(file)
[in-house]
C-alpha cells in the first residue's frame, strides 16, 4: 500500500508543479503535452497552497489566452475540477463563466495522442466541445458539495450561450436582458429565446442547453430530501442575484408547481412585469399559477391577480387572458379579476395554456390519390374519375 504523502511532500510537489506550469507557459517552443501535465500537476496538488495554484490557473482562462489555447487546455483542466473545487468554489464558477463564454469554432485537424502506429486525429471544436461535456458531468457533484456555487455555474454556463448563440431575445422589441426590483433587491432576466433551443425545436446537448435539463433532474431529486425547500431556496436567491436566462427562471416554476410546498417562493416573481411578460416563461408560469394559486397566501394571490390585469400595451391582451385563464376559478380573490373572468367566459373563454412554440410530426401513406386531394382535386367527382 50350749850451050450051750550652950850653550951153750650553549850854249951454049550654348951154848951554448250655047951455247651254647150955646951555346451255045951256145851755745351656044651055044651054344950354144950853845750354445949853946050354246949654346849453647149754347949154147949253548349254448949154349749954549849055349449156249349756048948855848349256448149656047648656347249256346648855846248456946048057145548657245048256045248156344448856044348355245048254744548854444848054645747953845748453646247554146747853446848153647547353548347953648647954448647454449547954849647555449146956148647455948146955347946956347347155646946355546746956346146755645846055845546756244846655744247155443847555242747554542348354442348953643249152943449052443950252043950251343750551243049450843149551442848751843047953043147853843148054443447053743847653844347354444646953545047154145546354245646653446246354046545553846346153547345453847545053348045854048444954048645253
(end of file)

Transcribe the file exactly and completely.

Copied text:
[in-house]
C-alpha cells in the first residue's frame, strides 16, 4: 500500500508543479503535452497552497489566452475540477463563466495522442466541445458539495450561450436582458429565446442547453430530501442575484408547481412585469399559477391577480387572458379579476395554456390519390374519375 504523502511532500510537489506550469507557459517552443501535465500537476496538488495554484490557473482562462489555447487546455483542466473545487468554489464558477463564454469554432485537424502506429486525429471544436461535456458531468457533484456555487455555474454556463448563440431575445422589441426590483433587491432576466433551443425545436446537448435539463433532474431529486425547500431556496436567491436566462427562471416554476410546498417562493416573481411578460416563461408560469394559486397566501394571490390585469400595451391582451385563464376559478380573490373572468367566459373563454412554440410530426401513406386531394382535386367527382 50350749850451050450051750550652950850653550951153750650553549850854249951454049550654348951154848951554448250655047951455247651254647150955646951555346451255045951256145851755745351656044651055044651054344950354144950853845750354445949853946050354246949654346849453647149754347949154147949253548349254448949154349749954549849055349449156249349756048948855848349256448149656047648656347249256346648855846248456946048057145548657245048256045248156344448856044348355245048254744548854444848054645747953845748453646247554146747853446848153647547353548347953648647954448647454449547954849647555449146956148647455948146955347946956347347155646946355546746956346146755645846055845546756244846655744247155443847555242747554542348354442348953643249152943449052443950252043950251343750551243049450843149551442848751843047953043147853843148054443447053743847653844347354444646953545047154145546354245646653446246354046545553846346153547345453847545053348045854048444954048645253